C. Rypninskyi’s Participation in His Defense Before Trial
Rypninskyi is a Ukrainian citizen and a lawful permanent resident of the United States. Doc. 263 at ¶ 2; Doc. 264 at ¶ 2. He understands English “[i]n a limited ability up to [his] professional demand” and can read some English. Doc. 252-1 at 1-2 (4:16-21, 5:1-10); Doc. 263 at ¶ 2; Doc. 264 at ¶ 2.
As noted, AIFE retained [*8] Cassiday Schade in February 2015 to represent Rypninskyi in the underlying suit. Doc. 264 at ¶ 41. On several occasions early in the representation, Rypninskyi provided Cassiday Schade with information pertinent to his defense, both over the phone and in meetings. Doc. 263 at ¶ 18; Doc. 264 at ¶¶ 42-49, 55-59. Those interactions included several discussions in June 2016 concerning his written discovery responses, which he signed during a meeting on June 30. Doc. 264 at ¶¶ 45-49. Shortly after that meeting, Rypninskyi left the country for several months. Id. at ¶ 50. He came back to the United States in September 2016, and then made two additional trips abroad before returning on March 6, 2017. Id. at ¶¶ 50-52.
Joseph Panatera, one of the Cassiday Schade lawyers, testified at his deposition that while Rypninskyi was in and out of the country, he and his Cassiday Schade colleagues sent Rypninskyi letters at several addresses and called him multiple times to attempt to schedule his deposition. Doc. 275 at ¶ 1 (citing Doc. 249-1 at 7 (21:12-18)). (Hope disputes this assertion on hearsay grounds, Doc. 275 at ¶ 1, but Panatera and his colleagues’ sending letters and making phone calls are [*9] not hearsay because they are not “statements” under Evidence Rules 801(a) and (c).) Cassiday Schade enlisted the help of a private investigator to track Rypninskyi down. Id. at ¶ 2 (citing Doc. 249-1 at 7 (21:19-22)). On March 1, 2017, Panatera spoke to Rypninskyi’s wife, who said that he was visiting Ukraine through the following week and living in Illinois, but that it was “complicated.” Doc. 249-1 at 60 (234:23-235:5); Doc. 264 at ¶¶ 53-54.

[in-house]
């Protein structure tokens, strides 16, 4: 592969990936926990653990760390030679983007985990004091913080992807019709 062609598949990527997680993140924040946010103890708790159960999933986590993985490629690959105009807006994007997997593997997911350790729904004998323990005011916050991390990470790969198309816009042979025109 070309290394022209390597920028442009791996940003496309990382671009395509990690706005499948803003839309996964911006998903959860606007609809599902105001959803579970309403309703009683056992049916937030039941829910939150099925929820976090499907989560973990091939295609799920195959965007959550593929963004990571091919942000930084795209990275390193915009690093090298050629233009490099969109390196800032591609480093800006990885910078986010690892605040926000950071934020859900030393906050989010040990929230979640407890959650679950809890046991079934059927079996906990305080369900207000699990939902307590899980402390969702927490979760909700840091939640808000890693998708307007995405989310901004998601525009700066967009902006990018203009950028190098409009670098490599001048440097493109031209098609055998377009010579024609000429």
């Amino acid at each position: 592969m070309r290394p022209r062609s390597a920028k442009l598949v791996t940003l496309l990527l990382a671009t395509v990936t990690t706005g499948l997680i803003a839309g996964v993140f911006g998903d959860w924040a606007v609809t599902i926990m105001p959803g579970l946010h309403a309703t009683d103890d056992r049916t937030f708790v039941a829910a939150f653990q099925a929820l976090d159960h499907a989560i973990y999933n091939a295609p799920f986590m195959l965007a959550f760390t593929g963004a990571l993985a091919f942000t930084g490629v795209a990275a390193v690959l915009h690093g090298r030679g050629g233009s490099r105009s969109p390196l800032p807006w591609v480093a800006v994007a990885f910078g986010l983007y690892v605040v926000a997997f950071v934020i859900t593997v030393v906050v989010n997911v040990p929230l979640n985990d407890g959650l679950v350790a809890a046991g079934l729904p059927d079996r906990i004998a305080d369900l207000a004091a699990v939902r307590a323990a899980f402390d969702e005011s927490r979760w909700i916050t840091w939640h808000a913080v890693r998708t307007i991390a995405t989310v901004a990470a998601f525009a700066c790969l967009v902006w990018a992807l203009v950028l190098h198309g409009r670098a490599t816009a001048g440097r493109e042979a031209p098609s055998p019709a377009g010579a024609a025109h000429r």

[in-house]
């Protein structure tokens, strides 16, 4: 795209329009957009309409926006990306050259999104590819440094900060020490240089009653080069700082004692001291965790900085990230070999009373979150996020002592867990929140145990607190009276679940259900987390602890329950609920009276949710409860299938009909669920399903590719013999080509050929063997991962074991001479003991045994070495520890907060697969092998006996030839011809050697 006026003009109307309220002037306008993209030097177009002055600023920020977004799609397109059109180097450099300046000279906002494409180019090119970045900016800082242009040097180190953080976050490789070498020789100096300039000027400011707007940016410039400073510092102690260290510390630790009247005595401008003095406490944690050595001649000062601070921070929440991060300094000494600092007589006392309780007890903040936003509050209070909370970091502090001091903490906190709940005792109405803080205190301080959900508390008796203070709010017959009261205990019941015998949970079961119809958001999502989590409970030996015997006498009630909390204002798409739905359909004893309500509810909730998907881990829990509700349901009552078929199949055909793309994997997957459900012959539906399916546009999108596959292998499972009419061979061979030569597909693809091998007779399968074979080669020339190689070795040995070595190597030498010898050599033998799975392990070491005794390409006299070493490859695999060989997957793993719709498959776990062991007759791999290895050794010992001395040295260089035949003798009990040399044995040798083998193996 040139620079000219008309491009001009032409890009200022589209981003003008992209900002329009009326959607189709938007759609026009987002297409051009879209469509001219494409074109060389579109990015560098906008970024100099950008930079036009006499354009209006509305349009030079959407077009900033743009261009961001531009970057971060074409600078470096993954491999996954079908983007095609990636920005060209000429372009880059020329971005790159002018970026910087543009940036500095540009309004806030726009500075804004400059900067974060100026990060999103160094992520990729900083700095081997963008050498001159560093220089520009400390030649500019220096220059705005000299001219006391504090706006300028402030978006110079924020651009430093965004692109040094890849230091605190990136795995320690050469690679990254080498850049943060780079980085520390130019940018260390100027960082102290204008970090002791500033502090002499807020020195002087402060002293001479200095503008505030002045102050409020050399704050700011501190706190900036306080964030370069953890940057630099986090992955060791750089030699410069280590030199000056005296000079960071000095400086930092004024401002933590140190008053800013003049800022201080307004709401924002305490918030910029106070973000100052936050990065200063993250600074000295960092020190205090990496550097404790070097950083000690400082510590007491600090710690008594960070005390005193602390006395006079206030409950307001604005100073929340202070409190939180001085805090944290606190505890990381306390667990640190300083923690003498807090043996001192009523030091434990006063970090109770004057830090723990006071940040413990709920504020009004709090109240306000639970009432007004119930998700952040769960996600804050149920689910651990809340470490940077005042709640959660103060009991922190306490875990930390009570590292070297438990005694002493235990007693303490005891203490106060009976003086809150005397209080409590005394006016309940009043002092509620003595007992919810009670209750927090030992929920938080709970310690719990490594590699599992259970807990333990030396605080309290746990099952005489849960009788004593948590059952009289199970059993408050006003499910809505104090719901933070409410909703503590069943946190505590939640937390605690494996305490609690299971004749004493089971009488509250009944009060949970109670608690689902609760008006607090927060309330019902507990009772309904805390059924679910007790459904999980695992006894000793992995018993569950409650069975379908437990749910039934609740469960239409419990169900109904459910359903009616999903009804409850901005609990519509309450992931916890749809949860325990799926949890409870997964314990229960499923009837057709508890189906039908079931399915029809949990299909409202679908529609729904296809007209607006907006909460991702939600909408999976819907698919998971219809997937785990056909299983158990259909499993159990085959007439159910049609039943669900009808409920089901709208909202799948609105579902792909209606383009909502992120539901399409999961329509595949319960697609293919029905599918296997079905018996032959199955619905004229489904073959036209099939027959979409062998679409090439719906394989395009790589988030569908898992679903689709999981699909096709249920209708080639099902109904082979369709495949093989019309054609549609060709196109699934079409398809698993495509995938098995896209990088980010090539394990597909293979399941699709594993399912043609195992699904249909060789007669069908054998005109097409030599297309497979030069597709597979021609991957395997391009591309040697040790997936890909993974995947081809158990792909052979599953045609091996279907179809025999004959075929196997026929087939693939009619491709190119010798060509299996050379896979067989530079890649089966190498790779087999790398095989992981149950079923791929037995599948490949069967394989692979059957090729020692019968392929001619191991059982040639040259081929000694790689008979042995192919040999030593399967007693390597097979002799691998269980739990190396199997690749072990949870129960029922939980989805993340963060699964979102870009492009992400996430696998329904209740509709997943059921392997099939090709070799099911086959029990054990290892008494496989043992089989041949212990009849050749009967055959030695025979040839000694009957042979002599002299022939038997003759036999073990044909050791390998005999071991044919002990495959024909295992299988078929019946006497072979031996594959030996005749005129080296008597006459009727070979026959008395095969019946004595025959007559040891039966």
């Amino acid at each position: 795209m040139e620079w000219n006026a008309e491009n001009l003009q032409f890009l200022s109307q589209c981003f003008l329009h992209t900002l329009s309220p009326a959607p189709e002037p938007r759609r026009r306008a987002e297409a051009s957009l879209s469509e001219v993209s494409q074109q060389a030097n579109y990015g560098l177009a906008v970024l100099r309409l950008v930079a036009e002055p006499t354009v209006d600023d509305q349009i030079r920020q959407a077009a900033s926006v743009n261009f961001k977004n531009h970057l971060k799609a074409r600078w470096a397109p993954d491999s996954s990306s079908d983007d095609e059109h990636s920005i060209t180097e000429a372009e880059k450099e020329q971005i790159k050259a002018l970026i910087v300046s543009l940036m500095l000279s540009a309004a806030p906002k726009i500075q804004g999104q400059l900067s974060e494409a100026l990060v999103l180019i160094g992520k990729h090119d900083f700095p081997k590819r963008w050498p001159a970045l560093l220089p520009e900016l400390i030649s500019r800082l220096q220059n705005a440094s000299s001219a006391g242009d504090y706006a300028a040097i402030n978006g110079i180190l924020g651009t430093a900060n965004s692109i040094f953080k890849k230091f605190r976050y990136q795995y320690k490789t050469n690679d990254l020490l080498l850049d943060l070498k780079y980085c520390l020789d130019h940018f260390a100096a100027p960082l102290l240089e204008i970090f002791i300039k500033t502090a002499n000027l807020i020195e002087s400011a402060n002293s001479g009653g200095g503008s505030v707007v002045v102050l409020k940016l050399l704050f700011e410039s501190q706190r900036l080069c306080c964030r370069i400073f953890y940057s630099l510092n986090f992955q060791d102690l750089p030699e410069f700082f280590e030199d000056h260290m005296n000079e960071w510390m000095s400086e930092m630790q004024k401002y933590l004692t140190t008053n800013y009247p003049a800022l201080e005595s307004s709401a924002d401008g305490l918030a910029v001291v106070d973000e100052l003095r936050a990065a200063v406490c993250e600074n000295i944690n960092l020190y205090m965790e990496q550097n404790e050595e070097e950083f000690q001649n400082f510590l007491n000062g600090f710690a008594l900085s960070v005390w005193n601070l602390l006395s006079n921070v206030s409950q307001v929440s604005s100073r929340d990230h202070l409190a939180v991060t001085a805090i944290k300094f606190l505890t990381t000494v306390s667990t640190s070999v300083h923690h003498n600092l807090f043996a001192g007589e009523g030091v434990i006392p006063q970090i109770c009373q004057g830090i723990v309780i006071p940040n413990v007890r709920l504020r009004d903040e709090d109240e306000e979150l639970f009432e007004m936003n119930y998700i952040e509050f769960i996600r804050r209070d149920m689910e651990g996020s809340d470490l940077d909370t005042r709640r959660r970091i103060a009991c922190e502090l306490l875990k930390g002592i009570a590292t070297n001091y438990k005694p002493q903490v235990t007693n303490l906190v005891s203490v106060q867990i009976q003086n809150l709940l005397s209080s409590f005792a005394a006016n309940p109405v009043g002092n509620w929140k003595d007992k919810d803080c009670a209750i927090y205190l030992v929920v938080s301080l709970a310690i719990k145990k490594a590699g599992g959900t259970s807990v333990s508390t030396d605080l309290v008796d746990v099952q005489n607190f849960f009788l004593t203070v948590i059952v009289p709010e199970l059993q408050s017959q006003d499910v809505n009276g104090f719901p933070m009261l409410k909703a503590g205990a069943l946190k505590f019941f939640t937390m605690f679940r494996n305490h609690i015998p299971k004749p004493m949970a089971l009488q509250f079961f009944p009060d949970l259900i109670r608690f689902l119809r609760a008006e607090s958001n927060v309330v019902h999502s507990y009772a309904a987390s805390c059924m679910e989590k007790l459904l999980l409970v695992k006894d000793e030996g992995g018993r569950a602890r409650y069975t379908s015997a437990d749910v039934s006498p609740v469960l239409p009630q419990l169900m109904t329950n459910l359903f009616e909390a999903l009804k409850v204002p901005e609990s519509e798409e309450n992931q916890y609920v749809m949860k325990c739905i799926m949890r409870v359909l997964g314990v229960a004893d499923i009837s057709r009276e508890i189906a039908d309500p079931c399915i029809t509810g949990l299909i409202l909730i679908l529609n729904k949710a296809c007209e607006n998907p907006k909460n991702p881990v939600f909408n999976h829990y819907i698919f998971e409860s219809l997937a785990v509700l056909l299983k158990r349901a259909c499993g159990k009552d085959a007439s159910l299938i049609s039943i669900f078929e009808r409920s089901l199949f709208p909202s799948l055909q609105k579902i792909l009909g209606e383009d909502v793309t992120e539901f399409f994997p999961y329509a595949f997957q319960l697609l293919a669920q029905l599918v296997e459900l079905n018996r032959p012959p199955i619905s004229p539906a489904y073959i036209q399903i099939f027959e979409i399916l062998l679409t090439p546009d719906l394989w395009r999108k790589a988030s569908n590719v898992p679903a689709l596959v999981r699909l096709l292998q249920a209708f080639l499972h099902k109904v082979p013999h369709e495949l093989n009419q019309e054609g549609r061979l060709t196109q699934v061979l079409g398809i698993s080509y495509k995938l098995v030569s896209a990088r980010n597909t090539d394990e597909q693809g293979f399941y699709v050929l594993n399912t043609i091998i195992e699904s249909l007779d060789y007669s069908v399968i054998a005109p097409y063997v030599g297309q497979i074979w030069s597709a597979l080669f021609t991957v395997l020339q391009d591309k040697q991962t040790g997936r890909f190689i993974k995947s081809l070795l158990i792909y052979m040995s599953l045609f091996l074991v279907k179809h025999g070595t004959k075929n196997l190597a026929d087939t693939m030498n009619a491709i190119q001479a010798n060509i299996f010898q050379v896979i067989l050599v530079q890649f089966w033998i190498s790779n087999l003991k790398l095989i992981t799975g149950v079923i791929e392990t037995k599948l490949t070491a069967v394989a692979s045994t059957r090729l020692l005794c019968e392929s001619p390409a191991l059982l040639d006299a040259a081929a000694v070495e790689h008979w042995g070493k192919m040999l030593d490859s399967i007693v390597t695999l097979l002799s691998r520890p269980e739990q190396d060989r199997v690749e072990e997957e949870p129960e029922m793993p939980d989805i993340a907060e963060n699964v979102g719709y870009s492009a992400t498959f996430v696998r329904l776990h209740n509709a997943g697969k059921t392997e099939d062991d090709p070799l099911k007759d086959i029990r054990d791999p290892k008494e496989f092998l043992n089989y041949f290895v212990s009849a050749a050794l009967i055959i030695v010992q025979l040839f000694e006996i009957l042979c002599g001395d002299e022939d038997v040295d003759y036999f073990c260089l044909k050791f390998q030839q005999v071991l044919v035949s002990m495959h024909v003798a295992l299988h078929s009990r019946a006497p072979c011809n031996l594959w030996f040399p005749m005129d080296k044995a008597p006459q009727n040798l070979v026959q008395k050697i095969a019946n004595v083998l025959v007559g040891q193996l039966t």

On April 3, 2017, another Cassiday Schade lawyer, Victoria Shoemaker, who speaks Russian, Doc. 21-12 at 1, spoke with Rypninskyi by phone about appearing for his deposition, Doc. 264 at ¶ 55; Doc. 21-7 at 1. On April 11 and 13, Shoemaker and Rypninskyi exchanged a series of text messages. Doc. 268 at ¶¶ 13 & n.2, 14; Doc. 271 at ¶¶ 13 & n.2, 14. (There is no need to resolve whether the texts were “iMessages”—a type of text sent between two iPhone users—or ordinary text messages, see ibid., because resolving that question would not affect the outcome of the present motions.) On April 11, Shoemaker texted Rypninskyi the following message, which included a Russian translation:
Iurii, please come to Cassiday Schade’s office at 20 N. Wacker Drive, Suite 1000 in Chicago this [*10] Friday [April 14] at 12pm. If you can make it a little earlier, it would be great. You will meet with your lawyer Joe Panatera with interpreter and then give the deposition. I copied Joe on this text.
Doc. 249-4 at 1 (text message screenshot). Rypninskyi replied, “Ok,” that day. Id. at 2. On April 13, Shoemaker texted Rypninskyi a second time—again with an accompanying translation—stating: “I called and left you a message. We moved the meeting and your deposition to Monday, April 17, at 12 pm.” Ibid. That day, Rypninskyi again replied, “Ok.” Ibid. According to AIFE, Cassiday Schade sent Rypninskyi a third text message on April 17 asking him to confirm his plan to attend the deposition later that day, to which Rypninskyi never responded. Doc. 247 at ¶ 15; Doc. 249-4 at 2-3. Rypninskyi asserts that “he has no recollection of ever receiving th[at] message[] and a diligent search of his mobile phone did not reveal the[] message[].” Doc. 249-5 at ¶ 1; Doc. 268 at ¶ 15; Doc. 271 at ¶ 15.
As planned, on April 17, Rypninskyi sat for a discovery deposition and an evidence deposition. Docs. 249-16, 249-17. As of that date, trial was set for July 11, 2017. Doc. 264 at ¶ 60. Two points about Rypninskyi’s [*11] depositions bear mention here.